Information and Communication Technology for Development (ICT4D) is a well established research area in both academia and practice. The research is trying to understand the instrumental role of ICT in development process. However, the process by which ICT may foster development, in the context of developing countries still remains a much debated issue.
The remote communities in the mountains regions in developing countries are among the poorest, most-remote and most-excluded in the world. They are socially, politically, and economically excluded. This has widened educational, healthcare, information and communication gap. Studies show that availability of information and communication technology (ICT) in a remote community is significant to facilitate the flow of information and knowledge that can provide an opportunity to connect them with the main streamline of development. To explore the role of ICT in socio-economic development of the Mountain regions, we conducted a case study in two villages of Myagdi District. In this study, we have explored how Nepal Wireless Networking Project (NWNP) may help to overcome these shortages. There is a great deal of optimism, exemplified by one villager from Tikot who stated that:
The Internet cannot help us with plowing, sowing, and harvesting. But by using the Internet, we can engage in a lot of other educational and financial development, I believe.
We argue that the NWNP provides a promising opportunity to create social, human, physical, financial, and political capital. People may access data resources and they are offered training to improve their competence. Social networking may also be facilitated. Now they no longer have to travel long hours to make a phone call to their relatives. Due to the NWNP, people living in the villages have better access to medical competence. Transaction costs are reduced and there are some promising opportunities to empower marginalized groups, especially women, through training programs.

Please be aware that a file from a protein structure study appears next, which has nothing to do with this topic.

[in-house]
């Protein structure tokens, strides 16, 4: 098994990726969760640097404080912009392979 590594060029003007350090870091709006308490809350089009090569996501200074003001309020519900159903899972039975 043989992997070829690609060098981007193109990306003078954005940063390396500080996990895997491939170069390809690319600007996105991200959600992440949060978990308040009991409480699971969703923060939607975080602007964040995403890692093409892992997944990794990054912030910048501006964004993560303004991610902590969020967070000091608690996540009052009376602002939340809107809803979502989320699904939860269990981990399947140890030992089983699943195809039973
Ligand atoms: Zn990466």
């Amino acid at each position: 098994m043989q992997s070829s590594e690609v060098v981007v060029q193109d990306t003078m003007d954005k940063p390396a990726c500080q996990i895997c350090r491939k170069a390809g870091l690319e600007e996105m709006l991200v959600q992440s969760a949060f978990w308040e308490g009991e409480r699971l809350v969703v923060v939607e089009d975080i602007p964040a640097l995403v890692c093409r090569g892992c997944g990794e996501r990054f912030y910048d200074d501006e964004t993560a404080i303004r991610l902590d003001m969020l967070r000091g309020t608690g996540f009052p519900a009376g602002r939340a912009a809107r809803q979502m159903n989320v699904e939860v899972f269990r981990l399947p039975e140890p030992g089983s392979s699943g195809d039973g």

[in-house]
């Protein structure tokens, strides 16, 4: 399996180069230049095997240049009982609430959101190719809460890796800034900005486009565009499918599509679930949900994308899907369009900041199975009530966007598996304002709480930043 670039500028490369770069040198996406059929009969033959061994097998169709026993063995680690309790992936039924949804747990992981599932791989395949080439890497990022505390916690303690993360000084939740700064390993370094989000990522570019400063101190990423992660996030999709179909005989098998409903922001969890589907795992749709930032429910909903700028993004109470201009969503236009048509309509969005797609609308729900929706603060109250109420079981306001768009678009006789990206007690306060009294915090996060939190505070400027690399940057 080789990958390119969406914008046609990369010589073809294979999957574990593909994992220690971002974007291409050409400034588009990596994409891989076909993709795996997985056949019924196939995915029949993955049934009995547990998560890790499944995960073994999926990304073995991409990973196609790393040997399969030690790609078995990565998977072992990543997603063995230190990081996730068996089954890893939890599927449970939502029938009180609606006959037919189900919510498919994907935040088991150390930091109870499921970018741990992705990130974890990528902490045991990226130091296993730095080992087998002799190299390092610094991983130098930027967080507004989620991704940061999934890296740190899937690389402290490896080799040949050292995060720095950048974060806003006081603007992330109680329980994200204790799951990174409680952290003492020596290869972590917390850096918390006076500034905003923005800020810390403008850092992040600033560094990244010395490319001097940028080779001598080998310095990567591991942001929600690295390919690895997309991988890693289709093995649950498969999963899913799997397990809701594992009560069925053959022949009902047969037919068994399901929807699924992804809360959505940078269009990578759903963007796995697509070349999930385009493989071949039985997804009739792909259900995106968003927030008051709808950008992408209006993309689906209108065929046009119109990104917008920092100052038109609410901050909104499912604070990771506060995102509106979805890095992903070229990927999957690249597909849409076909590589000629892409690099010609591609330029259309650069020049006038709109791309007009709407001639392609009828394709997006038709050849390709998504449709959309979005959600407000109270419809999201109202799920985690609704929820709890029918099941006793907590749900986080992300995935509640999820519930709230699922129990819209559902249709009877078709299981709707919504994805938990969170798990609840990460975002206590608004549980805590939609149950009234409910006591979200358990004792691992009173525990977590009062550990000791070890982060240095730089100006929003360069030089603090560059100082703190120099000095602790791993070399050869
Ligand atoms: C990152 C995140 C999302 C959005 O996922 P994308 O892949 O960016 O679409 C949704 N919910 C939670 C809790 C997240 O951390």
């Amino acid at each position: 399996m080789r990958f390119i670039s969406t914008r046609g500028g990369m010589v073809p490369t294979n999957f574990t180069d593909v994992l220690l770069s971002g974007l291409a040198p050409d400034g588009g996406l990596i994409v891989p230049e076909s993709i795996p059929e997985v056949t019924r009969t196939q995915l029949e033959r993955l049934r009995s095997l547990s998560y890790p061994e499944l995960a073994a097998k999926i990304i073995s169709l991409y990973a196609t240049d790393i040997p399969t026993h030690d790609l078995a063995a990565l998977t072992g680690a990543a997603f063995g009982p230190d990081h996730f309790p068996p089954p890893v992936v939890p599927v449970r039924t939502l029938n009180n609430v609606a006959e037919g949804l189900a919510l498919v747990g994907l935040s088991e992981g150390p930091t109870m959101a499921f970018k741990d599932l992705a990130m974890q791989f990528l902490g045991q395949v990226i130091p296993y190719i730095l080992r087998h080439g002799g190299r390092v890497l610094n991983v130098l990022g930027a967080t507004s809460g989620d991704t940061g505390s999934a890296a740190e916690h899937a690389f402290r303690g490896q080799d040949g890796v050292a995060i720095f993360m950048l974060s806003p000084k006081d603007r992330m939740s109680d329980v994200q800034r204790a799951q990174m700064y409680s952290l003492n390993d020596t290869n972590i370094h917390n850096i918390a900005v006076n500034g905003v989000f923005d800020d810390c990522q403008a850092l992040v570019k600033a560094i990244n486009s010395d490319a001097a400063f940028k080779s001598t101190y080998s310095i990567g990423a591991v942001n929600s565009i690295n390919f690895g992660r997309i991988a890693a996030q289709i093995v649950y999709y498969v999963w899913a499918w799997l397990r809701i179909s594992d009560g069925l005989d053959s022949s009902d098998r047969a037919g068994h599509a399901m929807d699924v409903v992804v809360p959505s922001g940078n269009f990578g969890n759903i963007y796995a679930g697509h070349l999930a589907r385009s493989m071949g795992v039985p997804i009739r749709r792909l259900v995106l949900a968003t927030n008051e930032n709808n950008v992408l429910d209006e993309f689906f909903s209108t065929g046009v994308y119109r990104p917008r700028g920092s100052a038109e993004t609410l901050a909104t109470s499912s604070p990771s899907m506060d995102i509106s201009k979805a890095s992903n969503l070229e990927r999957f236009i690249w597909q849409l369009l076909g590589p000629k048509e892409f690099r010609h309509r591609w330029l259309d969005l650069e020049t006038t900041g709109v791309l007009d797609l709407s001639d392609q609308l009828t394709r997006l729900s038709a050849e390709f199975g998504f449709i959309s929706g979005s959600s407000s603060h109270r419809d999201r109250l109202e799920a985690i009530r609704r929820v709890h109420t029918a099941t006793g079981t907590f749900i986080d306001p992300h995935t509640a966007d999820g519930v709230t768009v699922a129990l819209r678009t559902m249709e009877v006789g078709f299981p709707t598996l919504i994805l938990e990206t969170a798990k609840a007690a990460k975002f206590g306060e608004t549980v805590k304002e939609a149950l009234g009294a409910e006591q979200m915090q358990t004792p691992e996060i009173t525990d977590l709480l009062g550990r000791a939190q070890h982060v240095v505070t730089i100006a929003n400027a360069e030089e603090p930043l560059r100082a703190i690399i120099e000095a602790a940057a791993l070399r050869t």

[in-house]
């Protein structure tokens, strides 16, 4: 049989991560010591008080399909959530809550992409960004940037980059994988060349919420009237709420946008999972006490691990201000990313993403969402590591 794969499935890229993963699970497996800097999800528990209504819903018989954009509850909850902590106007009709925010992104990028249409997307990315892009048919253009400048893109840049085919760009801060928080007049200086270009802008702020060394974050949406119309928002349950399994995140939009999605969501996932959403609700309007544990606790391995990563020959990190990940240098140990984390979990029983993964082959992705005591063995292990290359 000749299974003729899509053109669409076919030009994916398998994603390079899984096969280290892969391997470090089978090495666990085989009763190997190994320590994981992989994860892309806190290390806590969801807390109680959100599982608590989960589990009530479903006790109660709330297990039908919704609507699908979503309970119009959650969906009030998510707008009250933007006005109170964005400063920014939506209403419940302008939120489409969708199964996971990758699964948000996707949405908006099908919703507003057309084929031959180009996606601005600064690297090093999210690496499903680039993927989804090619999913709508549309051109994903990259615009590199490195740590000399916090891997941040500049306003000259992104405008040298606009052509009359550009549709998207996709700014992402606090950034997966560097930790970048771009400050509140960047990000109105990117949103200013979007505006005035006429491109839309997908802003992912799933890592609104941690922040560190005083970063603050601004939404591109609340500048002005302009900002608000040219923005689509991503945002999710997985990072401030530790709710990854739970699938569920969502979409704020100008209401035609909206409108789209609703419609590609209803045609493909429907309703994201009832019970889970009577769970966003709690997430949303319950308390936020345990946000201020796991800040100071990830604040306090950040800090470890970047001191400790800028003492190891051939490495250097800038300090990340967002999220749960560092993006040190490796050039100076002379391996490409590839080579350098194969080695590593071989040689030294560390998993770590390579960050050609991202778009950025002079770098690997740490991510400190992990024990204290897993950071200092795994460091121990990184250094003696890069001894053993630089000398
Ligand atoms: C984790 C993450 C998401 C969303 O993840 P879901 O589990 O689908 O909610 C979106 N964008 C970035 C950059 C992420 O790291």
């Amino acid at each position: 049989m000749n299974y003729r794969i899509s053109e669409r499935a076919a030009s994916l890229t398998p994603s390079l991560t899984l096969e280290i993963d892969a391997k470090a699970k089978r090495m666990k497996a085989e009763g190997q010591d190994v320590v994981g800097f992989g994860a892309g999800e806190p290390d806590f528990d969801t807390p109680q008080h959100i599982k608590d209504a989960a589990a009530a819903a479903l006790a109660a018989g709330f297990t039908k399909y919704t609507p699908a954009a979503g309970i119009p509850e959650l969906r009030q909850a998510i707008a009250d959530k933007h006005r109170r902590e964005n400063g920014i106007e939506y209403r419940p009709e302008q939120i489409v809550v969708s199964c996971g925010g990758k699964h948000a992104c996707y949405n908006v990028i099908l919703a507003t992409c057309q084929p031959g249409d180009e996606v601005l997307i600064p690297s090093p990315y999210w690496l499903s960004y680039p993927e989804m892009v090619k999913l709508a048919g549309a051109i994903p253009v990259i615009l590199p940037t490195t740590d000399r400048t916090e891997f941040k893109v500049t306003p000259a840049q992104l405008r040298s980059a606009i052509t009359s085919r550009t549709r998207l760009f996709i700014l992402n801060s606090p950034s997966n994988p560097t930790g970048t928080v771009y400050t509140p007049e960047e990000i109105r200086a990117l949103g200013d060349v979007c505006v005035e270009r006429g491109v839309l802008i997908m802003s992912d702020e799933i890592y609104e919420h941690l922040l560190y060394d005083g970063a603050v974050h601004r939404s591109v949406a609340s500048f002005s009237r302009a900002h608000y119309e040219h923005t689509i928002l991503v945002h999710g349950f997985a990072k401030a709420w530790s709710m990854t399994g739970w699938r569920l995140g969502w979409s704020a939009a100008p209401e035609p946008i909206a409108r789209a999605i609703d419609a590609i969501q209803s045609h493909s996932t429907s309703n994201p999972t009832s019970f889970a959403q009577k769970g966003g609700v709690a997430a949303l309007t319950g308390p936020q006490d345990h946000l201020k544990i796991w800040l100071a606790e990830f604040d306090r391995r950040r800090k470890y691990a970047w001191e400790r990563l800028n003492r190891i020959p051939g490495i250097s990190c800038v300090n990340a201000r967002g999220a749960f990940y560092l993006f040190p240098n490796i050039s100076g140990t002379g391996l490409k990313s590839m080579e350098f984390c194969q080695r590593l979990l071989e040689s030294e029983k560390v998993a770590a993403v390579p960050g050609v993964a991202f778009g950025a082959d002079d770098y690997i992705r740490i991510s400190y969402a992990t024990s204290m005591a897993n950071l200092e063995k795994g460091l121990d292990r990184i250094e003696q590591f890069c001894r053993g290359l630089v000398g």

The NWNP has provided several opportunities to the Nangi and Tikot communities. However, in order to realize the macro level socio-economic impact, the community people should not only be able to access and assess the information; they should also be able to convert it into relevant knowledge, and to make decisions. At the same time, they should be able to generate local content that can be used for revenue generation activities. In the content development and revenue generation program, this project is still in its infancy. They need to work on local content generation. Although they started local bulletin and eCommerce services, this information is still not exported to the outside community. Access to local data and information by external market is important in order to generate revenue and long-term sustainability.
Overall, the NWNP has created a positive wave in the Nangi and Tikot villages. The extension from what were initially two villages to currently more than seventy indicates its importance. Despite some challenges, the NWNP is an important example of an ICT for development (ICT4D) project in remote areas in a country which is rarely discussed in the ICT4D literature. Conducive government policies, infrastructure development, and public-private partnerships may support the replication of the NWNP across other mountain villages in Nepal. Further development of business models to attract eco-tourism, and to sell cultural and agricultural products through the Internet may generate revenues and further add to the socio-economic development in the long run.